BANGOR, Maine — When Paul Halverson returned from Vietnam after serving two tours of duty, he was suffering from shell shock and side effects from Agent Orange and didn’t know whom to turn to for help.
“I didn’t want to have anything to do with anything military,” he said Tuesday morning. “There was virtually no organizations around that [we] could trust and talk to.”
That was until he found the Disabled American Veterans, a nonprofit group established by veterans to help veterans.
“The DAV is not funded by the federal government at all,” Halverson said, adding that “the DAV knows how to cut through” government red tape and get military veterans the help they need.
Halverson is reaching out to veterans from the Gulf War of the 1990s and the conflicts in Iraq and Afghanistan to let them know about the services the DAV offers.
To get the word out, Halverson, 62, of Duluth, Minn., decided to ride a bicycle from Seattle to Bangor, staying with disabled veterans along the way. He started in May and arrived in the Queen City on Tuesday afternoon with two small flags attached to his bike — a U.S. flag and a black-and-white MIA-POW flag.
“I wanted the longest route” to get the most exposure, Halverson said Tuesday by phone from a Newport motel room where he stayed Monday. He selected Bangor “because it seemed like the biggest town, the furthest east I could go where there would be an airport.”
Disabled veterans across the country have been instrumental in bringing issues such as shell shock, now known as post-traumatic stress disorder, to the forefront to ensure those suffering from problems get treatment, said George Mathis, DAV Maine senior vice commander.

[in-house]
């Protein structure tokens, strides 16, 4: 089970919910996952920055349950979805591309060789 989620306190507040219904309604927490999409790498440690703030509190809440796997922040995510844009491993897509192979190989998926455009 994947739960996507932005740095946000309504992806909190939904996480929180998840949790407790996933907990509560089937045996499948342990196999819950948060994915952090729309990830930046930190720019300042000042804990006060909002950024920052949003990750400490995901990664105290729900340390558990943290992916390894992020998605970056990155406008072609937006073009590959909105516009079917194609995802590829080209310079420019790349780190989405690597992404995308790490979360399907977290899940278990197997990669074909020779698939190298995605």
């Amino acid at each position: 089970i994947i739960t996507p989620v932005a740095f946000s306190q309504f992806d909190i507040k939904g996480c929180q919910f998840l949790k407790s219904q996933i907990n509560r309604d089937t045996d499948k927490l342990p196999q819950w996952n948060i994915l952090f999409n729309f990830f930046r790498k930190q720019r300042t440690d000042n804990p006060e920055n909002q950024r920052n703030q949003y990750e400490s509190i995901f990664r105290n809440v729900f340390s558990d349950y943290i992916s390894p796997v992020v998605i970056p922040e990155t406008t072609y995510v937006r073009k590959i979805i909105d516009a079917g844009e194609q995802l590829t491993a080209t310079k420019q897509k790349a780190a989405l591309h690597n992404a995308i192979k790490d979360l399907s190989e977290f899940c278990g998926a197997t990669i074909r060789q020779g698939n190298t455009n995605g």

“He’s doing this for veterans’ awareness,” he said Tuesday. “That’s what this is all about.”
Wayne Cartier, president of the local chapter of Vietnam Veterans of America, said, “He done good — wicked good. He’s doing this for all veterans, old and new.”
Soldiers returning from Afghanistan and Iraq already are reporting health problems, including eye trouble and asthma believed to be caused by the dustlike sand, Halverson said. He stressed that all returning military should be evaluated even if they don’t feel they have any health problems.
“Get rated, even if it’s a zero,” he said. “Once you’re in the system, it will make it easier to file a claim” down the road if a problem arises.
“Once those guys get out of there, that is when their problems really are going to start,” Halverson said of current military members serving overseas. The Vietnam veteran, a Purple Heart recipient, said he knows this from experience.
Halverson left Newport at 10 a.m. and arrived at Central Maine Harley-Davidson in Hermon around 1 p.m.
“Harley-Davidson has donated around a million dollars to the DAV,” Brian Oliver, operations manager for the local dealership, said Tuesday.
Oliver said he’s also a big supporter of the DAV.
“It’s in appreciation of our veterans,” he said of his contributions. “I hope they get the health care that they need.”
The Minnesota native said his Gary Fisher bicycle, nicknamed “the good times,” is no Harley, but he and others in the DAV appreciate the support from the motorcycle company.
He had five flat tires on the 4,306-mile trek and one broken chain.
Halverson started his trip in Everett, Wash., just north of Seattle, on May 15 with his daughter Shara Halverson, 27, running alongside. She flew into Maine on Monday to run the last five miles beside her dad as he ended his countrywide trip at Davenport Park on Main Street around 2:45 p.m.
The Bangor Police Department provided an escort from the Hermon town line, and Mayor Gerry Palmer was at the park to welcome him to the Queen City.
“It’s been a great ride from sea to shining sea,” Halverson said.